The primary cause of single-parent households in the distant past was parental death due to disease, war, maternal mortality and accidents. As a result of those high adult mortality rates, it is estimated that at least one-third of the children had lost a parent during childhood.
Today in addition to parental death, which fortunately has declined markedly over the past century, socio-cultural factors have arisen as the primary causes for single-parent households. Divorce, separation and abandonment are now major reasons for single-parent families globally. In addition, unplanned pregnancy, intended pregnancy and adoption by those who are unmarried and without partners are among the causes of single-parent households in many Western societies.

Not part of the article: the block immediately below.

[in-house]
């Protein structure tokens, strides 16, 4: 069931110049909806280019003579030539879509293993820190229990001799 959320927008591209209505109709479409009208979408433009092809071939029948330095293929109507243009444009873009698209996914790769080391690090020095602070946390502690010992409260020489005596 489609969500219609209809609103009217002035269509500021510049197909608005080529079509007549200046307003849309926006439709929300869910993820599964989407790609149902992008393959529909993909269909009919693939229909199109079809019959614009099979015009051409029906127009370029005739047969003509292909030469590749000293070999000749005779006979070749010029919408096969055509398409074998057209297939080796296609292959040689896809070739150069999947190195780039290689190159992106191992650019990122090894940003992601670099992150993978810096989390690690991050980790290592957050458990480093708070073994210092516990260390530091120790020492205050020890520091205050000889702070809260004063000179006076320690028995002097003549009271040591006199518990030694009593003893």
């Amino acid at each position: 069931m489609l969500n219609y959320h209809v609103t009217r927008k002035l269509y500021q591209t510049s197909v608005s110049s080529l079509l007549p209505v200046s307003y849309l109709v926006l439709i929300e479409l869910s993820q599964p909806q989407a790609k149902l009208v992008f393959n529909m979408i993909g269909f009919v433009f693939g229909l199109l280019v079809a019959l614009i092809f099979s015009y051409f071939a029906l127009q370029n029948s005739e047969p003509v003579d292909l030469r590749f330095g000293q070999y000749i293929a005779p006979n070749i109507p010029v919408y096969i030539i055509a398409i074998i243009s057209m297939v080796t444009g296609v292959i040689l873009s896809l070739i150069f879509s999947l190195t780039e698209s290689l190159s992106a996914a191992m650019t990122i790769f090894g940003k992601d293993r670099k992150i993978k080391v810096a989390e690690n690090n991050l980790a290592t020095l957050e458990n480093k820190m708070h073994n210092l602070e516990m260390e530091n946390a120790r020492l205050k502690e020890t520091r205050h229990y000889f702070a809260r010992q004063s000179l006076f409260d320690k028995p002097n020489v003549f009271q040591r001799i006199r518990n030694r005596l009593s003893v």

Worldwide nearly one in every seven children under age 18 years – or 320 million children – is living in a single-parent household, mostly in mother-only families. Governments and civil society need to adopt policies and establish programs providing the necessary assistance, support and opportunities to ensure that children in single-parent families are not penalized or disadvantaged, but can lead lives permitting them to develop successfully to their full potential, and thereby contribute meaningfully to overall societal wellbeing.